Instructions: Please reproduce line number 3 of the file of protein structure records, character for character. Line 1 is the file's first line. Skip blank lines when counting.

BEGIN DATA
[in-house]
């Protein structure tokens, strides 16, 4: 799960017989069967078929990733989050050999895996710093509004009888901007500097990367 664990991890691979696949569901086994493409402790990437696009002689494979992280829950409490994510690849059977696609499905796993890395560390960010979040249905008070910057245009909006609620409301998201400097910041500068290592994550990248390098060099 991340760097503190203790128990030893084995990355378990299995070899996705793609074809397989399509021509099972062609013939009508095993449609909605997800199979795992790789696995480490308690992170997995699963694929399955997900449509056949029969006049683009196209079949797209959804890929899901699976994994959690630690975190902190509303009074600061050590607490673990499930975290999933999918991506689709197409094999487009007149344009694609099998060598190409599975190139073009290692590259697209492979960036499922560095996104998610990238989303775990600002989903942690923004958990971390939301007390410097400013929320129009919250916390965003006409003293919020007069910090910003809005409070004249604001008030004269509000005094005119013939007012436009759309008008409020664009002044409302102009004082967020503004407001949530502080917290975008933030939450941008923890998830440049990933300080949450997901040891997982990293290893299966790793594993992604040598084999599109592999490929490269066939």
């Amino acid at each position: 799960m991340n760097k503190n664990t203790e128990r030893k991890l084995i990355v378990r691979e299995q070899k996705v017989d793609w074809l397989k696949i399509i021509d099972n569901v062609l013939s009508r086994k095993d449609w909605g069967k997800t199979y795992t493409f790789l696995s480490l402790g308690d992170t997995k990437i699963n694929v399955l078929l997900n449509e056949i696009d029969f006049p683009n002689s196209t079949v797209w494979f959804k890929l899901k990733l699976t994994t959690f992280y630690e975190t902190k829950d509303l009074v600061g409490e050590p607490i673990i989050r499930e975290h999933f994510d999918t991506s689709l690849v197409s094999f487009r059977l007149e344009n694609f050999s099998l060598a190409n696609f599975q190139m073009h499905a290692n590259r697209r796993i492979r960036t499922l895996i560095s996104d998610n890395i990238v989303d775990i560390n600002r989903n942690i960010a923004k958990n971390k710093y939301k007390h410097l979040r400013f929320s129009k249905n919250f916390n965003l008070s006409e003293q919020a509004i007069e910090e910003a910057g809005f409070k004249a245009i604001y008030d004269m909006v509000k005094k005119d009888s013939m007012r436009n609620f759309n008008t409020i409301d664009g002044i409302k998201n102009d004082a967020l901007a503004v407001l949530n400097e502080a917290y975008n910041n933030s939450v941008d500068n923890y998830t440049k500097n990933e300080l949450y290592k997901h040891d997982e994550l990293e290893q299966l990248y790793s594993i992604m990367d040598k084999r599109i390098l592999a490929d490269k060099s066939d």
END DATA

């Amino acid at each position: 799960m991340n760097k503190n664990t203790e128990r030893k991890l084995i990355v378990r691979e299995q070899k996705v017989d793609w074809l397989k696949i399509i021509d099972n569901v062609l013939s009508r086994k095993d449609w909605g069967k997800t199979y795992t493409f790789l696995s480490l402790g308690d992170t997995k990437i699963n694929v399955l078929l997900n449509e056949i696009d029969f006049p683009n002689s196209t079949v797209w494979f959804k890929l899901k990733l699976t994994t959690f992280y630690e975190t902190k829950d509303l009074v600061g409490e050590p607490i673990i989050r499930e975290h999933f994510d999918t991506s689709l690849v197409s094999f487009r059977l007149e344009n694609f050999s099998l060598a190409n696609f599975q190139m073009h499905a290692n590259r697209r796993i492979r960036t499922l895996i560095s996104d998610n890395i990238v989303d775990i560390n600002r989903n942690i960010a923004k958990n971390k710093y939301k007390h410097l979040r400013f929320s129009k249905n919250f916390n965003l008070s006409e003293q919020a509004i007069e910090e910003a910057g809005f409070k004249a245009i604001y008030d004269m909006v509000k005094k005119d009888s013939m007012r436009n609620f759309n008008t409020i409301d664009g002044i409302k998201n102009d004082a967020l901007a503004v407001l949530n400097e502080a917290y975008n910041n933030s939450v941008d500068n923890y998830t440049k500097n990933e300080l949450y290592k997901h040891d997982e994550l990293e290893q299966l990248y790793s594993i992604m990367d040598k084999r599109i390098l592999a490929d490269k060099s066939d």